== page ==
AND z05.product =* (SELECT product FROM #foo AS a WHERE (SELECT Count(*) FROM #foo AS b WHERE b.product < a.product) = 5)
          AND z06.product =* (SELECT product FROM #foo AS a WHERE (SELECT Count(*) FROM #foo AS b WHERE b.product < a.product) = 6)
          AND z07.product =* (SELECT product FROM #foo AS a WHERE (SELECT Count(*) FROM #foo AS b WHERE b.product < a.product) = 7)
          AND z08.product =* (SELECT product FROM #foo AS a WHERE (SELECT Count(*) FROM #foo AS b WHERE b.product < a.product) = 8)
          AND z09.product =* (SELECT product FROM #foo AS a WHERE (SELECT Count(*) FROM #foo AS b WHERE b.product < a.product) = 9)
    
    DROP TABLE #foo
    -PatP

  10. #10
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    "better match my original intent?"

    isn't mine the same as your latest, only you're not using sql-89 and i am?

    and what does oracle have to do with any of this?

    forgive me for asking, but i guess i didn't understand your remarks at all
    rudy.ca | @rudydotca
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  11. #11
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    I'm 99 5/8 percent sure that my example was using SQL-89 (doing pseudo-joins within the WHERE clause) and that yours was using SQL-92 (doing explicit joins within the FROM clause). The SQL-92 approach is usually more comfortable for me, but in this case it seems more verbose and the older syntax seems clearer to me.

    Oracle uses a very row-oriented approach to data. This is why it depends on cursors for so much, and why its query optimizer works better for pseudo-joins expressed as criteria in the WHERE clause instead of set oriented joins expressed within the FROM clause. This is why Oracle is sometimes easier to code for instances like this because the criteria don't get applied until after the candidate result set has materialized, so you can use any valid SQL expression to specify what rows you want returned instead of the more efficient but more limited choices available before the candidate set is materialized.

    The purpose behind pusing the join criteria out of the WHERE clause into the FROM clause was to make it possible for more advanced optimizers to process the join operations and specifications in whatever order they chose. This was to allow more advanced ways of processing JOIN operations that could drastically improve the efficency of the operation (and thereby improve the efficiency of the databse engine).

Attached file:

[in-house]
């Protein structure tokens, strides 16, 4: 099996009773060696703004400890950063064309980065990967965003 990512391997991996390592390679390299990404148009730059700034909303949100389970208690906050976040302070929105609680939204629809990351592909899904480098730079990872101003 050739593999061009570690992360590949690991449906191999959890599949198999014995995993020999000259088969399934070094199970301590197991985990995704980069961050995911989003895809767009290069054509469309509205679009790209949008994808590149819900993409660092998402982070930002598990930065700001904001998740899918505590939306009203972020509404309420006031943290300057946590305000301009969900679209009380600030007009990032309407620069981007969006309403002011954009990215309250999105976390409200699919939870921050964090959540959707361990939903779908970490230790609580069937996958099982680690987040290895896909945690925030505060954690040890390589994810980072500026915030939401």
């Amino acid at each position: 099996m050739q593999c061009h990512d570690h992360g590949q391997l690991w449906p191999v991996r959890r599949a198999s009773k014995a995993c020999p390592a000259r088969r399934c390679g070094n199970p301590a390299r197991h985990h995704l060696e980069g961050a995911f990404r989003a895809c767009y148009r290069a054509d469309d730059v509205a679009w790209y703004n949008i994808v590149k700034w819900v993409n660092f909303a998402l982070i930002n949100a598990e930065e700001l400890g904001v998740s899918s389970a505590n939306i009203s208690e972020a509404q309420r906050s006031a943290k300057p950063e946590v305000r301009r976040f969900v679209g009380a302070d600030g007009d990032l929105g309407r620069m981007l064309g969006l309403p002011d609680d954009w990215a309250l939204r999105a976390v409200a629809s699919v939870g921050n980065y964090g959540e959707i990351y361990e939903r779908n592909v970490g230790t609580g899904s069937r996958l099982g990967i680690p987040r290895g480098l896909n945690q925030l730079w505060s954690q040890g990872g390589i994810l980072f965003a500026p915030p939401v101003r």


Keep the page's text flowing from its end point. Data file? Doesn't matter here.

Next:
-PatP

  12. #12
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    i might have missed something somewhere along the way, i could be wrong, i don't want to say you're mistaken, but that reprehensible "equals asterisk" syntax was never part of any sql standard

    which is why your earlier statement confused me as to whose query you were talking about

    "equals asterisk" is, i believe, a sybase/microsoft implementation

    which, admittedly, is fair game for this particular forum

    but it isn't sql-89
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  13. #13
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    I don't have a copy of the ANSI SQL-89 standard handy, but I don't think that it had a specification for outer joins at all. Only the vendor specific extensions allowed outer joins at that time.

    Oracle had its =(+) syntax, DB2 had its =| syntax, and all of the other SQL vendors (Sybase, Gupta, Borland, etc) that I knew of supported the =* syntax. None of them that I knew of supported JOIN operations in the FROM clause, all of them either completely or partially materialized the candidate result set, then started to apply the WHERE clause against that result set.

    -PatP

  14. #14
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    well, as you yourself so eloquently said, "this is a case where SQL-89 is an elegant solution (if you do it right)"

    the trick, of course, would be doing it right

    which in my opinion would be to use sql-92 syntax

    rudy.ca | @rudydotca